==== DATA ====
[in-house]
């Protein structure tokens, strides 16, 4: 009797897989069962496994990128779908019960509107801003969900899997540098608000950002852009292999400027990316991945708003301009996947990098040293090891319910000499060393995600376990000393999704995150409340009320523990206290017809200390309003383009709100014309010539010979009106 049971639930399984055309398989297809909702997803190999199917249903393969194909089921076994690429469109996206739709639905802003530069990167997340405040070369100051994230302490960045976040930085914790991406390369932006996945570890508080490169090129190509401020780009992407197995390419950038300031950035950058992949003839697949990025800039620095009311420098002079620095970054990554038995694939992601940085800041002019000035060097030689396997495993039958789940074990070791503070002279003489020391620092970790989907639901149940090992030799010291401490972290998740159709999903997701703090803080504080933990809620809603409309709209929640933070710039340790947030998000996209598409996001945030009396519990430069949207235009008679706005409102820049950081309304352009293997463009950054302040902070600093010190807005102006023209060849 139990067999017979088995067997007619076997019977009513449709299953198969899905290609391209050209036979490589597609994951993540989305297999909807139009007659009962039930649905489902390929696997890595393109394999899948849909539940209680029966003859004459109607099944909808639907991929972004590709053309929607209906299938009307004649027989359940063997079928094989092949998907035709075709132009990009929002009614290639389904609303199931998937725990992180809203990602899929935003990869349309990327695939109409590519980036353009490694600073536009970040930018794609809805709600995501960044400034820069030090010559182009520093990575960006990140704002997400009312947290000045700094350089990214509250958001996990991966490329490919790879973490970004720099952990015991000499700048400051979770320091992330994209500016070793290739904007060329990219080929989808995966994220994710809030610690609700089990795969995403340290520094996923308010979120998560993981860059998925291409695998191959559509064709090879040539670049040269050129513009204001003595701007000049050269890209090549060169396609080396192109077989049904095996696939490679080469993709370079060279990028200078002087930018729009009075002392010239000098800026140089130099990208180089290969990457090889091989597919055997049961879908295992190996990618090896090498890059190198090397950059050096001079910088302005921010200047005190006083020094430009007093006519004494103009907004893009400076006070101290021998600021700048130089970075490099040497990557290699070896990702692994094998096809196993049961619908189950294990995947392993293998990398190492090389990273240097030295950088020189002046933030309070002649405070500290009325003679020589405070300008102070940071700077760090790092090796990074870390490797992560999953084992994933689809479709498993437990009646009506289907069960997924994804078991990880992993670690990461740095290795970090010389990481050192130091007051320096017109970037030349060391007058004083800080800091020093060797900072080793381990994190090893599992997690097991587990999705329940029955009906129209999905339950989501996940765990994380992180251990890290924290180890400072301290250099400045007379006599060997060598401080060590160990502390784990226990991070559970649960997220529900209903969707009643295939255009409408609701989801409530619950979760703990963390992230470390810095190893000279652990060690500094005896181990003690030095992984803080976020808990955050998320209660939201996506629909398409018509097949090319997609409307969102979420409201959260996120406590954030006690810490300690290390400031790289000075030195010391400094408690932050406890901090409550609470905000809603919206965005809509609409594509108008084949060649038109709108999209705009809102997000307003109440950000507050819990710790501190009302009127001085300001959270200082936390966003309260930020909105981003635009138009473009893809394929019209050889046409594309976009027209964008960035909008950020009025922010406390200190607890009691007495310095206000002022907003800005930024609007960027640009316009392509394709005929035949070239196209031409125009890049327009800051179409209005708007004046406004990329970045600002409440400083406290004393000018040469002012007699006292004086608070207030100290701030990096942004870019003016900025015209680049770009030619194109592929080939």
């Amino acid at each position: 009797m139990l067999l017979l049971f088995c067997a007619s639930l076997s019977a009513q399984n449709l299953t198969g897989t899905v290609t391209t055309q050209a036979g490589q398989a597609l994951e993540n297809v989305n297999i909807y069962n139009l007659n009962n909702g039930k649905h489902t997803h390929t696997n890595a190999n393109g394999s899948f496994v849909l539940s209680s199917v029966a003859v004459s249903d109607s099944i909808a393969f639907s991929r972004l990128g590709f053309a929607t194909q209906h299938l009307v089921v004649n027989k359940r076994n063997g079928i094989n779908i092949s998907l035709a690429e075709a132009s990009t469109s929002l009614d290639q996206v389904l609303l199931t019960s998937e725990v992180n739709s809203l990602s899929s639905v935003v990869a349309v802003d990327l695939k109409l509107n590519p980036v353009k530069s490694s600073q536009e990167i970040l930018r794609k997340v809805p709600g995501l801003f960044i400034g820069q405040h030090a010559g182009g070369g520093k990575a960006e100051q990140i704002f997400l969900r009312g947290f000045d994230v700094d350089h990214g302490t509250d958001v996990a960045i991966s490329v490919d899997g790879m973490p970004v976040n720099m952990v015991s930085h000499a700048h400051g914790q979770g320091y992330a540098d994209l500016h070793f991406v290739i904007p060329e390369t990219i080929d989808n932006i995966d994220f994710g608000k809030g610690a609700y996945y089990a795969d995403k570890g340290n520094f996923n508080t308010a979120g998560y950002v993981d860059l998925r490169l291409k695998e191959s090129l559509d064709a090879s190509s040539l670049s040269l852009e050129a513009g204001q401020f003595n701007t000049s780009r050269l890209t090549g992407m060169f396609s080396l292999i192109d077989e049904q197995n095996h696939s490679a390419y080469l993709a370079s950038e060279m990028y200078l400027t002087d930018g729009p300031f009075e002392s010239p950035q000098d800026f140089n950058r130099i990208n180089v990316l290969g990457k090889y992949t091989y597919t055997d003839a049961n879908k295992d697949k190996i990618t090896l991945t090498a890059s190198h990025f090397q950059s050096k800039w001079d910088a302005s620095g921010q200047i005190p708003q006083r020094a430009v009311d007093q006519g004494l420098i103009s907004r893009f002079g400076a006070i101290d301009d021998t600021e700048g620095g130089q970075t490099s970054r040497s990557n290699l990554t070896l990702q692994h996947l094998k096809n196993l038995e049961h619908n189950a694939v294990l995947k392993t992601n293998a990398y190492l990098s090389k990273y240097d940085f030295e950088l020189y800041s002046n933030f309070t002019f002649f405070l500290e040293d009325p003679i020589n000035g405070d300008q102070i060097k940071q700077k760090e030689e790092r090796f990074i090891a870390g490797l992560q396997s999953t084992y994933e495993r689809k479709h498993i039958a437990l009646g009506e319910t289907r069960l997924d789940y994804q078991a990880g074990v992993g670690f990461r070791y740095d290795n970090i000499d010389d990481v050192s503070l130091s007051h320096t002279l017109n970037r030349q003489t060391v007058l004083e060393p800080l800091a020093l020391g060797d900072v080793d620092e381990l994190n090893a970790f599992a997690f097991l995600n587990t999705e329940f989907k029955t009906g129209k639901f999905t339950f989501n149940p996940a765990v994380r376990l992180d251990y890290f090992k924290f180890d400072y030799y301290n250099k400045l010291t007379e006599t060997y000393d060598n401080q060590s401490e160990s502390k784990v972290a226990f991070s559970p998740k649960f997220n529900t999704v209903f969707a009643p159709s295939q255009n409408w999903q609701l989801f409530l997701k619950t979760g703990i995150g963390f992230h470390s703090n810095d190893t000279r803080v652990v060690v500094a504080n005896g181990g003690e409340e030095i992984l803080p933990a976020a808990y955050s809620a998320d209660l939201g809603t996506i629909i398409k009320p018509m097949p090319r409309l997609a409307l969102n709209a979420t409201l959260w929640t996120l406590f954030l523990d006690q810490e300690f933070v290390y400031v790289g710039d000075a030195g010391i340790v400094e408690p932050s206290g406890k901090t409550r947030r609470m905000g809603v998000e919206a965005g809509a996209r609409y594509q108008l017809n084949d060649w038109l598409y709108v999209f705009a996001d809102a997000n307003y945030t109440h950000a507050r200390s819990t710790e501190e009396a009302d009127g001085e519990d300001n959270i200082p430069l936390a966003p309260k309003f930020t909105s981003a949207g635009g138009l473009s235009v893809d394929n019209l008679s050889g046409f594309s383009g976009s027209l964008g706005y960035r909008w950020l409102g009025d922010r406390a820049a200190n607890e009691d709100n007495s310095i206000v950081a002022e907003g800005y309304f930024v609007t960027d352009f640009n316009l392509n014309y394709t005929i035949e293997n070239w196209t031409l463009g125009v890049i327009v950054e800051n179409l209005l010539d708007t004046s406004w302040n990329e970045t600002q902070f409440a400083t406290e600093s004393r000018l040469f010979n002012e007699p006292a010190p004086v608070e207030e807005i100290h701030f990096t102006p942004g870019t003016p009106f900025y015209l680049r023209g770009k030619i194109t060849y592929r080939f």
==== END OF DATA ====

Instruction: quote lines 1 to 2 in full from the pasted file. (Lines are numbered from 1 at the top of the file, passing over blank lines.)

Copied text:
[in-house]
């Protein structure tokens, strides 16, 4: 009797897989069962496994990128779908019960509107801003969900899997540098608000950002852009292999400027990316991945708003301009996947990098040293090891319910000499060393995600376990000393999704995150409340009320523990206290017809200390309003383009709100014309010539010979009106 049971639930399984055309398989297809909702997803190999199917249903393969194909089921076994690429469109996206739709639905802003530069990167997340405040070369100051994230302490960045976040930085914790991406390369932006996945570890508080490169090129190509401020780009992407197995390419950038300031950035950058992949003839697949990025800039620095009311420098002079620095970054990554038995694939992601940085800041002019000035060097030689396997495993039958789940074990070791503070002279003489020391620092970790989907639901149940090992030799010291401490972290998740159709999903997701703090803080504080933990809620809603409309709209929640933070710039340790947030998000996209598409996001945030009396519990430069949207235009008679706005409102820049950081309304352009293997463009950054302040902070600093010190807005102006023209060849 139990067999017979088995067997007619076997019977009513449709299953198969899905290609391209050209036979490589597609994951993540989305297999909807139009007659009962039930649905489902390929696997890595393109394999899948849909539940209680029966003859004459109607099944909808639907991929972004590709053309929607209906299938009307004649027989359940063997079928094989092949998907035709075709132009990009929002009614290639389904609303199931998937725990992180809203990602899929935003990869349309990327695939109409590519980036353009490694600073536009970040930018794609809805709600995501960044400034820069030090010559182009520093990575960006990140704002997400009312947290000045700094350089990214509250958001996990991966490329490919790879973490970004720099952990015991000499700048400051979770320091992330994209500016070793290739904007060329990219080929989808995966994220994710809030610690609700089990795969995403340290520094996923308010979120998560993981860059998925291409695998191959559509064709090879040539670049040269050129513009204001003595701007000049050269890209090549060169396609080396192109077989049904095996696939490679080469993709370079060279990028200078002087930018729009009075002392010239000098800026140089130099990208180089290969990457090889091989597919055997049961879908295992190996990618090896090498890059190198090397950059050096001079910088302005921010200047005190006083020094430009007093006519004494103009907004893009400076006070101290021998600021700048130089970075490099040497990557290699070896990702692994094998096809196993049961619908189950294990995947392993293998990398190492090389990273240097030295950088020189002046933030309070002649405070500290009325003679020589405070300008102070940071700077760090790092090796990074870390490797992560999953084992994933689809479709498993437990009646009506289907069960997924994804078991990880992993670690990461740095290795970090010389990481050192130091007051320096017109970037030349060391007058004083800080800091020093060797900072080793381990994190090893599992997690097991587990999705329940029955009906129209999905339950989501996940765990994380992180251990890290924290180890400072301290250099400045007379006599060997060598401080060590160990502390784990226990991070559970649960997220529900209903969707009643295939255009409408609701989801409530619950979760703990963390992230470390810095190893000279652990060690500094005896181990003690030095992984803080976020808990955050998320209660939201996506629909398409018509097949090319997609409307969102979420409201959260996120406590954030006690810490300690290390400031790289000075030195010391400094408690932050406890901090409550609470905000809603919206965005809509609409594509108008084949060649038109709108999209705009809102997000307003109440950000507050819990710790501190009302009127001085300001959270200082936390966003309260930020909105981003635009138009473009893809394929019209050889046409594309976009027209964008960035909008950020009025922010406390200190607890009691007495310095206000002022907003800005930024609007960027640009316009392509394709005929035949070239196209031409125009890049327009800051179409209005708007004046406004990329970045600002409440400083406290004393000018040469002012007699006292004086608070207030100290701030990096942004870019003016900025015209680049770009030619194109592929080939």